Step 1: What You Will Need:
So first off find the glass you want to drill. You can drill in almost any glass there is, but some glass is a little more difficult just because it is harder to keep a steady stream of water applied to the surface friction point.
- SO gather up some glass.... or even a mirror if you want. This is a great way to add elements into a mirror such as placing your faucets "through" the vanity mirror when they are back mounted, or even adding lighting sconces on top of a mirror and the wires going through it. Just a note on drilling through mirrored glass, make sure you start on the coated side. You are less likely to knock off the coating or have a "blow out" chipping away more of the mirror surface than you would like to lose if you do this. There are mixtures sold through stained glass supply companies that help to keep the mirrored surface in tact, but they are really more expensive than I want to pay, so I just try to be a little more careful.
Step 2: A Drill or Rotary Tool, and the Bits
- A good drill or rotary tool is a must. I prefer to use my "Faux" dremel rotary tool since it has a flex shaft attachment that makes it lighter than using a standard drill. You can use a standard electric drill as well, just be sure you can hold it steady on the glass.
- Diamond drill bits are the only thing I ever use when drilling glass. There might be some other product out there that will do the job, but I have never found one. If you have, please let me know. I can imagine that somewhere there are drill bits tipped with corundum, but those would be way out of my price league! Harbor Freight and many of the Home Improvement stores carry these drill bits at a very reasonable cost.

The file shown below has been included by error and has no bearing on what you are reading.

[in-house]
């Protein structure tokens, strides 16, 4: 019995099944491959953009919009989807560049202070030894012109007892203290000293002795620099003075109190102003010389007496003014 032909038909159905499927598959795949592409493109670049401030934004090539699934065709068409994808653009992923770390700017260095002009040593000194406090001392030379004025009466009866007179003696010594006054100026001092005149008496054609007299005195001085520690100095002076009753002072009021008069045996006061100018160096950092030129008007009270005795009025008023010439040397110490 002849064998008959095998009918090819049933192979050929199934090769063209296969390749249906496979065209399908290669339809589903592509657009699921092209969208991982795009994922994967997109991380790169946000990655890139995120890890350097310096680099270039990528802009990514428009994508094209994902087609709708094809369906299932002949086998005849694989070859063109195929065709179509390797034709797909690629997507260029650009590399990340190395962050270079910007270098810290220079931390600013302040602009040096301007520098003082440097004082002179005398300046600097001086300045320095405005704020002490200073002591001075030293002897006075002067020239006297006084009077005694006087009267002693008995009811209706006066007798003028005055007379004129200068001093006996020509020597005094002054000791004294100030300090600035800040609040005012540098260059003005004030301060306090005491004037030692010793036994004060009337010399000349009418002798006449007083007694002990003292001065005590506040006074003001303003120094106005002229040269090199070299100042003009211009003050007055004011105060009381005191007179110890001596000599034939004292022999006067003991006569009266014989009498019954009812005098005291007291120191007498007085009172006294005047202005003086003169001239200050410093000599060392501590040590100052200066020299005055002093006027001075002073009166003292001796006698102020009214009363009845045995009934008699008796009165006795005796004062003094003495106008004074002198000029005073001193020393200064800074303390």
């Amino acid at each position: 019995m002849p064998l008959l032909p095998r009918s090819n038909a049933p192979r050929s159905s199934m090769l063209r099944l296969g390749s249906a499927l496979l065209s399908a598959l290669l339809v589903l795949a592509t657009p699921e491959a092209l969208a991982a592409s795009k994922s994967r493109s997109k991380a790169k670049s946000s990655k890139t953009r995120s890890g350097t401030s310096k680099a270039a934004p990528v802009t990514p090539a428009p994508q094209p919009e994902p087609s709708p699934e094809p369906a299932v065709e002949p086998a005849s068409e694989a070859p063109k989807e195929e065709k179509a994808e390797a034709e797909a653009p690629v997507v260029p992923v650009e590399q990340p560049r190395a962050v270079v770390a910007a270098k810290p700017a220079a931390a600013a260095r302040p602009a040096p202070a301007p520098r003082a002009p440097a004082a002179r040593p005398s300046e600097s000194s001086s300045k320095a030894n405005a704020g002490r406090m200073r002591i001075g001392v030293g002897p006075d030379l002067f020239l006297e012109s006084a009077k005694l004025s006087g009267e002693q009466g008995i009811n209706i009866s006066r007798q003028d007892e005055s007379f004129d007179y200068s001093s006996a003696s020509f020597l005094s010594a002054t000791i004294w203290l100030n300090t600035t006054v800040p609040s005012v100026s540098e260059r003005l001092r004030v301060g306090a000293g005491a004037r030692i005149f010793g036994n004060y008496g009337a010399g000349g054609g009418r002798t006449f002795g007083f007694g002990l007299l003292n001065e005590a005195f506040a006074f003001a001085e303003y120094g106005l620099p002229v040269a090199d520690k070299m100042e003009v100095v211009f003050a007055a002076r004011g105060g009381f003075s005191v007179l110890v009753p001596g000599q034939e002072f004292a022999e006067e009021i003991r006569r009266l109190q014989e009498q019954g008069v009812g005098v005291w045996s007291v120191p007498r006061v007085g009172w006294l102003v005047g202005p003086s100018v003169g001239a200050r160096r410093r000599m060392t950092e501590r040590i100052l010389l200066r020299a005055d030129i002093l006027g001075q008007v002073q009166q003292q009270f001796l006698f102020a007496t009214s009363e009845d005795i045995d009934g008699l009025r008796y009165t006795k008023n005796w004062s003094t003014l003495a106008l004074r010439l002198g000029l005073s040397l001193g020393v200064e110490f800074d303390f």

Step 3: A Water Source to Keep the Glass Temperature From Fluctuating
- You will need a small bowl of water for small pieces, but if you want to drill something larger that cannot fit into a bowl, you can always stream the water over the drill bit while drilling. Keep in mind that water and electricity DO NOT MIX, so take precautions to keep the water from entering the drill or getting onto plugs and sockets.
- And always ALWAYS wear eye protection when drilling glass. Even if the glass does not break while it is being drilled, small particles from the hole being drilled out can get into your eyes.
Step 4: Get Ready, Get Set.... Drill!!!
Place the bit where you want the hole drilled, and start out slowly so that a "dimple" or small indentions is formed, this helps keep the bit in the right place.
Step 5: Be Steady... Be Patient.... and Let the Drill Do the Work...
Just keep the drill as steady as possible, and eventually it will get through to the other side. You will know when it does because of the "give" you feel from it going through. I have never used the drill press to drill glass, although I am sure it can be done. I want to be able to feel how much pressure I am actually putting on the glass while drilling.
Step 6: The Drilled Hole....
.............That is all you have to do now, find something to do with you glass piece.
Step 7: Now Just Keep on Drilling.... If You Want To!
I find drilling the holes much easier than trying to keep an open hole during the firing process of the kiln. Also, it usually makes a cleaner hole, and I can decide where I want to place it by looking at what the glass did while fusing.
If you decide to try this, I wish you luck and hope you have fun doing it!